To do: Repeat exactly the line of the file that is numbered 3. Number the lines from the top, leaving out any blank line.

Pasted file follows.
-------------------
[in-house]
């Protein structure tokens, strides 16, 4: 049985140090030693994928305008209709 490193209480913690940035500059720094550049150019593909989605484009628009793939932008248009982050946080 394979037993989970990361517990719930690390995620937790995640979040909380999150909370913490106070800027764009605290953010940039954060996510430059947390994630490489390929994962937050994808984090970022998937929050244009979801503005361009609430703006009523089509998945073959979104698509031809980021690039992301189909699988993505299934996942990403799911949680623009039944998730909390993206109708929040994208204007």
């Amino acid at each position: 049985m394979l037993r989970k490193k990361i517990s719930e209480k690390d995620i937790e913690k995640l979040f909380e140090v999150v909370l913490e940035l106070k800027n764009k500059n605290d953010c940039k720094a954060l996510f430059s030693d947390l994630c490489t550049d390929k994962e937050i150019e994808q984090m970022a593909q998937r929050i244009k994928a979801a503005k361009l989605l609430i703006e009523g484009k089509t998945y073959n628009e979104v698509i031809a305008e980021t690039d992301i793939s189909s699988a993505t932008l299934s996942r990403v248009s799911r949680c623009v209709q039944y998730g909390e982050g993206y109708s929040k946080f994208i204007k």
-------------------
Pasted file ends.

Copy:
């Amino acid at each position: 049985m394979l037993r989970k490193k990361i517990s719930e209480k690390d995620i937790e913690k995640l979040f909380e140090v999150v909370l913490e940035l106070k800027n764009k500059n605290d953010c940039k720094a954060l996510f430059s030693d947390l994630c490489t550049d390929k994962e937050i150019e994808q984090m970022a593909q998937r929050i244009k994928a979801a503005k361009l989605l609430i703006e009523g484009k089509t998945y073959n628009e979104v698509i031809a305008e980021t690039d992301i793939s189909s699988a993505t932008l299934s996942r990403v248009s799911r949680c623009v209709q039944y998730g909390e982050g993206y109708s929040k946080f994208i204007k």